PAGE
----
On the other hand, it can be said that the Nazis were not successful with their policy of Volksgemeinschaft. As many aspects which could be considered successful, did not achieve fully what the Nazis wanted, and only went some way to achieving their goal, before slowly returning to their previous state (Such as the decline in the membership of the HJ after 1939) Many policies that seemed politically successful only had an affect on the surface, but actually did very little to changing the social community in Germany, the birth rates changed very little under the Nazis mothering schemes, with the birth rate rise becoming negligible (and lower than other countries at the time)
The Nazi Youth schemes, were not totally accepted by all youth’s, with many ‘resistance groups’ being formed such as the ‘Edelweiss pirates’ and the ‘White Rose’ which were originally ignored as simply a nuisance, but became progressively more active, eventually leading to the hanging of several members. Which only led to a rise in even more pirate groups, as the youth’s begun to become disillusioned with Nazi ideals.
Nazi attempts at brining women into the Volksgemeinschaft also had underlying problems. Such as rewards for new married couples may have seeded a short term gain, but ended with many marriages being rushed, and an increased number of divorces. The idea that women should solely fill a domestic role, was contradicted by the war effort, especially when in 1941 when the work force switched to one ready for ‘total war’. From 11.6 million in 1933, in 1939 it rose to 14.6 million. Which is clear evidence for contradiction to the aims of the Volksgemeinschaft. The Lebensraum programme was seen by many working class Germans (which the newly acquired land was intended for) to be immoral. Clearly the idea that Germans were the best race in the world and deserved a right over the land they needed to expand their nation, was not being as tightly followed as initially projected.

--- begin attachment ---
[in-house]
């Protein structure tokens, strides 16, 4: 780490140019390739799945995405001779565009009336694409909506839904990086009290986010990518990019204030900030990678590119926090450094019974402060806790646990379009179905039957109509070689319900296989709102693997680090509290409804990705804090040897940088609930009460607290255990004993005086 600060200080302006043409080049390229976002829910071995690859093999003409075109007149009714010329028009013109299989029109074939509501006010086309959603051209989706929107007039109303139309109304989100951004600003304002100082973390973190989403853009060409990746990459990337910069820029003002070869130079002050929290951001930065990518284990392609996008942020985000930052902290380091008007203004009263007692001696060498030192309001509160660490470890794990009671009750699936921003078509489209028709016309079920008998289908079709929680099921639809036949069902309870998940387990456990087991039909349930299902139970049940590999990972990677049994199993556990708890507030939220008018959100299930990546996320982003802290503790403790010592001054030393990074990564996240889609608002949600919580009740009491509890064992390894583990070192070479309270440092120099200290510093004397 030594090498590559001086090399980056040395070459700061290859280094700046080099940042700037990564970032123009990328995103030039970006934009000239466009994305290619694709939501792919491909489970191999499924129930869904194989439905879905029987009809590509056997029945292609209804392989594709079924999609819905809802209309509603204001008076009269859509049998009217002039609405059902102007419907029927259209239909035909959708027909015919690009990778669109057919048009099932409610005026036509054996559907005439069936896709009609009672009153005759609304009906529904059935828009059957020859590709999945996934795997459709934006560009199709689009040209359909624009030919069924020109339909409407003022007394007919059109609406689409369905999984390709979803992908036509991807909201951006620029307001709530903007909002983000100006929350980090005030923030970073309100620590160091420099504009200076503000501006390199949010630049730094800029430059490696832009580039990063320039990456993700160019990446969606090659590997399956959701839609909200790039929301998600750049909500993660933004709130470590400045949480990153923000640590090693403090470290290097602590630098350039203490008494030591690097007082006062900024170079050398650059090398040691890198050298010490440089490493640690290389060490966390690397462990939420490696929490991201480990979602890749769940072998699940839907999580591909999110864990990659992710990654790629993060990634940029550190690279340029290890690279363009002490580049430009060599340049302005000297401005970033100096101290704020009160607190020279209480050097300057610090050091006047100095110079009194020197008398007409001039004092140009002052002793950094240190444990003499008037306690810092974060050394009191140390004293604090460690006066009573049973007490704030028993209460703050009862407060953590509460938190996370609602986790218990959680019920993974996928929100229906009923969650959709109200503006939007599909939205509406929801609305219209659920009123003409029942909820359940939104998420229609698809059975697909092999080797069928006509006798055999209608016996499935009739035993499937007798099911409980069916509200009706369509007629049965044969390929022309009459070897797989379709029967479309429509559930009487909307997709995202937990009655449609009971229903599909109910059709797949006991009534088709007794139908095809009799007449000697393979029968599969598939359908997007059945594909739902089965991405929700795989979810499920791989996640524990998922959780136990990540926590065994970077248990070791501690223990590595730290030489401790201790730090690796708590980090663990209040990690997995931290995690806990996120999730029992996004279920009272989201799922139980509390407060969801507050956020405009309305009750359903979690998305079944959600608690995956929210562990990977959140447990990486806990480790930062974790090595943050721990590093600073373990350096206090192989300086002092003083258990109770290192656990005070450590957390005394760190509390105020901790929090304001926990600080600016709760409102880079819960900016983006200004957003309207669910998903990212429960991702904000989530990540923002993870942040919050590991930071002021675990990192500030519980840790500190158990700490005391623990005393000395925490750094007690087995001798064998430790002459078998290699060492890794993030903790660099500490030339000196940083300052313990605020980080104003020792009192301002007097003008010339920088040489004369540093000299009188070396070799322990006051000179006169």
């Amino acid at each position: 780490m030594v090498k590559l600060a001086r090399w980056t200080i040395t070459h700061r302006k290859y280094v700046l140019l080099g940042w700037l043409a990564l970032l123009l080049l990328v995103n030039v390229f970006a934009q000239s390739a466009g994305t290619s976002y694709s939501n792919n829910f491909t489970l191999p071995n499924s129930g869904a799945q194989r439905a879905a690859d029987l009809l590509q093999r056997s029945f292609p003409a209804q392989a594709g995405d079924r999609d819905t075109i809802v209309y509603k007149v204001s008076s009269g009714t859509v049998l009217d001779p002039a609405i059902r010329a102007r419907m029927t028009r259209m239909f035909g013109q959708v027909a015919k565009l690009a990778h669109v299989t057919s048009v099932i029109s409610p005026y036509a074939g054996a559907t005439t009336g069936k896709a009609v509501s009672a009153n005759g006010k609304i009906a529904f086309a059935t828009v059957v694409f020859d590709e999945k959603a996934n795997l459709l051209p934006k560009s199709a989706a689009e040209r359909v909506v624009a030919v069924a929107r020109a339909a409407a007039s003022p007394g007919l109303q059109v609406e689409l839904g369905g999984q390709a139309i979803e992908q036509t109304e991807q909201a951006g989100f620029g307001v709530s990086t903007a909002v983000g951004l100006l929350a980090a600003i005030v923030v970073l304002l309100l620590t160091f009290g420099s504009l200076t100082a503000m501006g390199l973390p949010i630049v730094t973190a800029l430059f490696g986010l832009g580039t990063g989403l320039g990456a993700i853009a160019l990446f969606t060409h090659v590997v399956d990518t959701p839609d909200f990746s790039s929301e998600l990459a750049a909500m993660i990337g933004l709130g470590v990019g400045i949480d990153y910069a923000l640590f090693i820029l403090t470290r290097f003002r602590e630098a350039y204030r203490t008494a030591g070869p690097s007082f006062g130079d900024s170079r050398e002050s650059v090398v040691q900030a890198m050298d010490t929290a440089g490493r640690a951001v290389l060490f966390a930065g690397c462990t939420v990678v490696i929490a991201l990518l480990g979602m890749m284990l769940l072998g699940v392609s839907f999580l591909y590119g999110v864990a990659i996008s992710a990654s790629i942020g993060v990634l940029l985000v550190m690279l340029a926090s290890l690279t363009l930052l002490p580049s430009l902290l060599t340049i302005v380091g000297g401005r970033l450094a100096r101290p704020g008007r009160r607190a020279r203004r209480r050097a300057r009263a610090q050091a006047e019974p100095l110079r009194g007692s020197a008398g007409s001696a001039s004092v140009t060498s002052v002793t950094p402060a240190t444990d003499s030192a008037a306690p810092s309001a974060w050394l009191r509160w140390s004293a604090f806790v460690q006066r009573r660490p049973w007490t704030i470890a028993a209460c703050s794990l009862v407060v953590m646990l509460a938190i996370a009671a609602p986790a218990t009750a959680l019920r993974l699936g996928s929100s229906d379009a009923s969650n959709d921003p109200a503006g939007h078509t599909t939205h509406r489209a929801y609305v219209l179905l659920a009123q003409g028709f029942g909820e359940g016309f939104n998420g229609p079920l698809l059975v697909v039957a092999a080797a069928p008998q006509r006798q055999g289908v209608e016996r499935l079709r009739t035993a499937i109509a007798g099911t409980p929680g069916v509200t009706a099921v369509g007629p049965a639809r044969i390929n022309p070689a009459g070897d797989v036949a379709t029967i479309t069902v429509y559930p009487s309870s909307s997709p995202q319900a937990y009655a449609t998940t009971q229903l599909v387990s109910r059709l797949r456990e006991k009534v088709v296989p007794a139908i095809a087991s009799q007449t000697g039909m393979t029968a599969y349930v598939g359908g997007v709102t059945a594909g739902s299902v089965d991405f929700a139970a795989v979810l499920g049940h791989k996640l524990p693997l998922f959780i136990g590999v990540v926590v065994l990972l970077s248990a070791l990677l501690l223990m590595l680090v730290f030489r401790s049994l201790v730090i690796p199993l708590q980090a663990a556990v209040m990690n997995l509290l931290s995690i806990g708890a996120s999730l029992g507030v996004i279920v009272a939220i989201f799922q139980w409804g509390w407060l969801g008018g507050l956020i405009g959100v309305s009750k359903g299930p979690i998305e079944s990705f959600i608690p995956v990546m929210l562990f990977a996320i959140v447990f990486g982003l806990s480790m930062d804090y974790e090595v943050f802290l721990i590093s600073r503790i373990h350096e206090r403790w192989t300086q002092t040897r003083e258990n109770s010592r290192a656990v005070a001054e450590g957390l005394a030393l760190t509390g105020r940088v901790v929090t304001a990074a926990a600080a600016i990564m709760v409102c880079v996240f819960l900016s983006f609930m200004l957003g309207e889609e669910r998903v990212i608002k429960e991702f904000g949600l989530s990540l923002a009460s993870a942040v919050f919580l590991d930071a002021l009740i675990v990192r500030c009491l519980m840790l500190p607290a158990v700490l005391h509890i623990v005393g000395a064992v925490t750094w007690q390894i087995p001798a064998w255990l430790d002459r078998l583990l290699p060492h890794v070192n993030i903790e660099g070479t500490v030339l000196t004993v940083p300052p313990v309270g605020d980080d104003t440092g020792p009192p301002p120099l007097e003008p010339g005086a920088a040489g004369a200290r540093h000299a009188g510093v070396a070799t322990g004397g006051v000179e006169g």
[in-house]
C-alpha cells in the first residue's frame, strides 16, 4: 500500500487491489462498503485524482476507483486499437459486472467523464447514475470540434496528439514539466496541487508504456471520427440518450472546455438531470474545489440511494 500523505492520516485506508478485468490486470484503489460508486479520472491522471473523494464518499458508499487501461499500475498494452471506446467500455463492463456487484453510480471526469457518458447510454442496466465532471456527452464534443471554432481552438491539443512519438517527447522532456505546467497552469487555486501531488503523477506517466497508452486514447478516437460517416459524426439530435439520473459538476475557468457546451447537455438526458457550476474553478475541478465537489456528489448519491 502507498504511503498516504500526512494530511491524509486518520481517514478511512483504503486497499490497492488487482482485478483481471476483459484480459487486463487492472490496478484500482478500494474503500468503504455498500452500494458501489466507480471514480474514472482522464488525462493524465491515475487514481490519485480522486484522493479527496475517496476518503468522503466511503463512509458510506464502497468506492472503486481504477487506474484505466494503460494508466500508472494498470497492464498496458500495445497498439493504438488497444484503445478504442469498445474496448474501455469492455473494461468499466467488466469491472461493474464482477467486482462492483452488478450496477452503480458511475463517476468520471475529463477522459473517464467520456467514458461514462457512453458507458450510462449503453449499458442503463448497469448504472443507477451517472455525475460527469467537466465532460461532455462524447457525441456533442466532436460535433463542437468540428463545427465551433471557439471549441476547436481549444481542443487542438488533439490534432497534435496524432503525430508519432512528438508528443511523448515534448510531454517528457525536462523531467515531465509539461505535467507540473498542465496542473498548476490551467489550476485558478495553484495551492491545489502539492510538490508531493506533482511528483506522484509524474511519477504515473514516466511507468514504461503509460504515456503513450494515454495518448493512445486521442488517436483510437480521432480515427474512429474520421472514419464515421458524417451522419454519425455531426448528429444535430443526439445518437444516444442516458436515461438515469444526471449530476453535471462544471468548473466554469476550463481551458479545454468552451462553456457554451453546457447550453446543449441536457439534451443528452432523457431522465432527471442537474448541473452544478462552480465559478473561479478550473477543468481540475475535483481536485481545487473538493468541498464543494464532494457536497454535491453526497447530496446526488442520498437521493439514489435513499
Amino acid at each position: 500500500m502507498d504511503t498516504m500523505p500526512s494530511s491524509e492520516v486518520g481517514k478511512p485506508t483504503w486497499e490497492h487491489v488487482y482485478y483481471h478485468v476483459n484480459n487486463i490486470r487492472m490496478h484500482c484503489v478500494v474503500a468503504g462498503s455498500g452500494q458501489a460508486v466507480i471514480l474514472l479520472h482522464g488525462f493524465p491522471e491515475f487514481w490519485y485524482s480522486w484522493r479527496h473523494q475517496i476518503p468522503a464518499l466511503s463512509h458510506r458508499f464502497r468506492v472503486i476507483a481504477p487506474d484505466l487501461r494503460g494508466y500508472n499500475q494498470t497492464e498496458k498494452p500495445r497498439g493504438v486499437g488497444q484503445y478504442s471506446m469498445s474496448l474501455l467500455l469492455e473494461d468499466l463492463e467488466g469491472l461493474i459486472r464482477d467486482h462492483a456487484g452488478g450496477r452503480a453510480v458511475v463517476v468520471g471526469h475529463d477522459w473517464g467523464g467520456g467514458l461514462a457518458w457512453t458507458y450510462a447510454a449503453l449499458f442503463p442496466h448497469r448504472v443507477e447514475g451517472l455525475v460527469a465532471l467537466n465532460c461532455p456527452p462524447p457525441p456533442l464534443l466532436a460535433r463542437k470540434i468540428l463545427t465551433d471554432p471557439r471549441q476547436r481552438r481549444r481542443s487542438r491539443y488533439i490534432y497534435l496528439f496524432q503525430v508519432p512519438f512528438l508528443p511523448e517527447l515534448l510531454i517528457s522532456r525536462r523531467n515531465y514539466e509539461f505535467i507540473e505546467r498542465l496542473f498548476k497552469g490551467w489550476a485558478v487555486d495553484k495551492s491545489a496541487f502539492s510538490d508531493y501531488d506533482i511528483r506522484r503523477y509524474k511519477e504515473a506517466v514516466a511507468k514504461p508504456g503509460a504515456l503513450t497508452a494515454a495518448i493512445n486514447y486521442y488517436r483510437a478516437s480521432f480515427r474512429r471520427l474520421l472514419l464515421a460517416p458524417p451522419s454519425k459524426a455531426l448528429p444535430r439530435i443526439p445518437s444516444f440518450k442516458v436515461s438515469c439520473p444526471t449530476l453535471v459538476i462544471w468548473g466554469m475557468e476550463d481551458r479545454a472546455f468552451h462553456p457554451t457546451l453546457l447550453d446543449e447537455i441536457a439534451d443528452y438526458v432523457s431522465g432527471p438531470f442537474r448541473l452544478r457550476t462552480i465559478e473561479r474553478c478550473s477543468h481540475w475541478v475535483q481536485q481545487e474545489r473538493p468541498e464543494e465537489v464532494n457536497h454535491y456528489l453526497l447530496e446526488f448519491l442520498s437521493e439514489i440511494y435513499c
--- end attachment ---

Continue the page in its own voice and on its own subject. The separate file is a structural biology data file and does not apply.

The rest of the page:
The laws passed to help improve the situation for farmers are another example of short term gain and long term loss. The Reich Entailed Farm Law and the establishment of the Reich Food Estate, helped farmers for several years, until 1937 when the rising cost of labour, but the legally fixed food prices (both Nazi schemes) led to a decline in profits, and number of active farms similar to that of before the original laws designed to help farmers were introduced.
The Nazi policies aimed at helping the middle classes, provided such a contradiction to what they wanted the working class to achieve, it caused a retraction in working class wealth. As the Nazis wanted to keep prices low and get more people into jobs, small businesses were out competed by large firms for what the laws forced in.
In conclusion, I do not think the Nazi policy of Volksgemeinschaft was successful, during it’s initial stages it was working well, but towards the later 30’s the image of a socially equal national community was false, the image was created by diverting opinion against the groups the Nazis seemed unworthy, uniting people against minorities, but not uniting the nation together as one.